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Twenty years after taking an acrimonious leave of his family and friends in order to join the Roman church, Monsignor Renard returns to his home village as parish priest. World War Two is well under way, and Nazi occupation is imminent. In addition to reassuring the locals, Renard must also attempt to repair his relationship with estranged brother Yves, who resents his sibling having escaped the responsibility of running the family business. Written by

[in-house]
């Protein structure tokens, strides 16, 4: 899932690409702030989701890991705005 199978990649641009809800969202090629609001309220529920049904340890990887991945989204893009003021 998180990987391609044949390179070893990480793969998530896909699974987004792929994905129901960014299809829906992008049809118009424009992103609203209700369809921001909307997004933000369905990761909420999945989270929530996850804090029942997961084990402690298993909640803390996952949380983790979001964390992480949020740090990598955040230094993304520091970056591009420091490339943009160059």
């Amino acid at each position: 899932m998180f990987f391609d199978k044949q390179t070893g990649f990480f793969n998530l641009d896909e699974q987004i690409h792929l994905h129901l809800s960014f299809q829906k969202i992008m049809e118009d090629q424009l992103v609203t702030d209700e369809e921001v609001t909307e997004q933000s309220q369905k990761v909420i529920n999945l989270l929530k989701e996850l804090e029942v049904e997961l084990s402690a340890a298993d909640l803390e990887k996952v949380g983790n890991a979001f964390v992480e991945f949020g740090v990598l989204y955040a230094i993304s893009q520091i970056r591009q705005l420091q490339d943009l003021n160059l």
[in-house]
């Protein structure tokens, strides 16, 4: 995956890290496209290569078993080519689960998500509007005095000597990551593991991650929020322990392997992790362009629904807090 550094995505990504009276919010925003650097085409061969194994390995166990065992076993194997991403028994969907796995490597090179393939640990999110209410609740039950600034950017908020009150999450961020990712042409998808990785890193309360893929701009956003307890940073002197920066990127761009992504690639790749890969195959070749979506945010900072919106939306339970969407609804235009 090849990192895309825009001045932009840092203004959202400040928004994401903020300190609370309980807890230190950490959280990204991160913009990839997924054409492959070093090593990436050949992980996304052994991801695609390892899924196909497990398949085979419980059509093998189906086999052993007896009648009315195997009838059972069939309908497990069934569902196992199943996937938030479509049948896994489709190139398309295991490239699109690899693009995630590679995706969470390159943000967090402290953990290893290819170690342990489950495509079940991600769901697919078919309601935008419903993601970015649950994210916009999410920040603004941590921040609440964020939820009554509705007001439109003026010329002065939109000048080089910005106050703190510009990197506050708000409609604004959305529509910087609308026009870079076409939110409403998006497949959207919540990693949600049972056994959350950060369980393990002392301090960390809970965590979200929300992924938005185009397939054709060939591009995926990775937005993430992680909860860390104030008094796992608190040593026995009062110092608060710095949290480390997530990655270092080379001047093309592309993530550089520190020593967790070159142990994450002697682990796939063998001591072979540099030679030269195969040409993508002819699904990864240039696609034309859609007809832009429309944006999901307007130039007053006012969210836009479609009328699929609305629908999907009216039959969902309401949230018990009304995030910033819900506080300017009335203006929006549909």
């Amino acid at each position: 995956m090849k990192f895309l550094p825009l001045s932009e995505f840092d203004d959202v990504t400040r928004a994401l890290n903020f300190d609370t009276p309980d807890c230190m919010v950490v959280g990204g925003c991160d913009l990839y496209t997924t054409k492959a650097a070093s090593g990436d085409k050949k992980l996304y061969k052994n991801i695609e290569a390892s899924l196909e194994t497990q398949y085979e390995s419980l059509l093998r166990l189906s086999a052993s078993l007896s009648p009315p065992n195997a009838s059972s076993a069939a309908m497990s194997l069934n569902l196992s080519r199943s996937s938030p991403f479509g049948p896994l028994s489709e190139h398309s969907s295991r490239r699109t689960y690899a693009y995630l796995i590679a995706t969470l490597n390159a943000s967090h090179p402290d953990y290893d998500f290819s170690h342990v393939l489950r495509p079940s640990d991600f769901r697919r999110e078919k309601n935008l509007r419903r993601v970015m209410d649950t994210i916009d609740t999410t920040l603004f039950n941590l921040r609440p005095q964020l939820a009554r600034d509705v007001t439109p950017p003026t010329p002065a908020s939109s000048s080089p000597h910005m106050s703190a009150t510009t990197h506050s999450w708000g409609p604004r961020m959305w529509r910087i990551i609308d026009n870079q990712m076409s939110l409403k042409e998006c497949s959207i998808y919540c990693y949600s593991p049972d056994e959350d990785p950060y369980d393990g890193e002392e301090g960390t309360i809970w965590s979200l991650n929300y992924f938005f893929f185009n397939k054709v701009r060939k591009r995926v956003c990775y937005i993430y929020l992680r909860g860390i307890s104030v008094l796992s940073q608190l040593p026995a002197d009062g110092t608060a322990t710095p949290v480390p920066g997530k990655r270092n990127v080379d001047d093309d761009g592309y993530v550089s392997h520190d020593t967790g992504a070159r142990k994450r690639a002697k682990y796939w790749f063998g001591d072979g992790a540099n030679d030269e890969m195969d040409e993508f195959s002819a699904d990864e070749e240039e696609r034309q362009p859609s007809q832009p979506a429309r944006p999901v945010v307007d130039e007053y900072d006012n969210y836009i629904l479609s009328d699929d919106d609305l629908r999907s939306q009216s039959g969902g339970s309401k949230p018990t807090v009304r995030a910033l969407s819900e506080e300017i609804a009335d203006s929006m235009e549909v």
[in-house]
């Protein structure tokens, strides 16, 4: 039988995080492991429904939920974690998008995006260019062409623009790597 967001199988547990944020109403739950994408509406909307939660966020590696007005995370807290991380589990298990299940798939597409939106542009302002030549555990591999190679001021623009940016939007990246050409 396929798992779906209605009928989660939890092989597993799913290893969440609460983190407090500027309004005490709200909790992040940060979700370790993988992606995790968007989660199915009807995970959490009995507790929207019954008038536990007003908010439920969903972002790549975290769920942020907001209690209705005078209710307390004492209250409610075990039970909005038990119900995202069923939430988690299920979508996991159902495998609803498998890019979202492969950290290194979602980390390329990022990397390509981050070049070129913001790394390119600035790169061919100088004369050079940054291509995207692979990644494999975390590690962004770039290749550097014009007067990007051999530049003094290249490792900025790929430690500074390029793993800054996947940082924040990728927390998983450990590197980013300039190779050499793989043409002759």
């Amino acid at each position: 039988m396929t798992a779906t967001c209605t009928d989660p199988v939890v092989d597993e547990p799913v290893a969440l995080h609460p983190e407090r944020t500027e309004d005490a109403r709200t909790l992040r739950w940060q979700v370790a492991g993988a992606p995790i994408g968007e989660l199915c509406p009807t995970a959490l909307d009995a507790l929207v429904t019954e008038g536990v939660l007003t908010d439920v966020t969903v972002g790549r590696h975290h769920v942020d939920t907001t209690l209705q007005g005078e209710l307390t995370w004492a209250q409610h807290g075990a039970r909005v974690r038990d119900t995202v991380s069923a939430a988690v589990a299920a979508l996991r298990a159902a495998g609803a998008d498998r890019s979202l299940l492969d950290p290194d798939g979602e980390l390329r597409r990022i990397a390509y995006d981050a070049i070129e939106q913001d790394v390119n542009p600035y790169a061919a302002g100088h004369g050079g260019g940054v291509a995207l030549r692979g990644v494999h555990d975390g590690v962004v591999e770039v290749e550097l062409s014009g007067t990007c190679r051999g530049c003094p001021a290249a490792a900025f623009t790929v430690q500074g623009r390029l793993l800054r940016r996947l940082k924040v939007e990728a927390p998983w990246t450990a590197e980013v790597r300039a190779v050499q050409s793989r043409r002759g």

Monsignor Renard's only flaw was how abruptly it ended, the show really did feel incomplete and cried out for another series at least. And it probably would have done if it hadn't fallen victim to costs, with location shooting being expensive and the financial crisis at the time, and if John Thaw hadn't died so ultimely two years later. Its cancellation was nothing to do with lack of quality, if remembered correctly from what I read about it it was a ratings success and those who've seen and remember it do so fondly. It is a shame really because Monsignor Renard was a great series; it was very well-made with splendid locations(the scenery is the equal of that in A Year in Provence, another John Thaw gem and also shot in France) and the photography was professional and allowed us to enjoy it. The music was mostly understated while having some searing and suspenseful without being obvious. Monsignor Renard was intelligently scripted and is very thought-provoking; characterisation-wise it doesn't quite avoid stereotypes but the characters are interesting at least and while the Germans are more sympathetic than the French here Monsignor Renard doesn't try to be too one-sided. With the story there was a sense of the uneasiness and tension of the time but also how good the leadership was between the character and there is always room for a good-natured and warm-hearted approach, both of which Monsignor Renard has. The cast play their parts beautifully with the accents more than convincing. Cheryl Campbell, Andrew McCulloch and Dominic Monaghan are great but acting honours do belong to John Thaw in a role that is not quite among his best work(Morse, Kavanagh, The Sweeney, Goodnight Mister Tom) but stands out favourably among his latter work. He is classy and commanding and communicates a lot and sometimes just with his face and eyes. All in all, a great series that deserved a stronger resolution and better chance than what it got. 9/10 Bethany Cox
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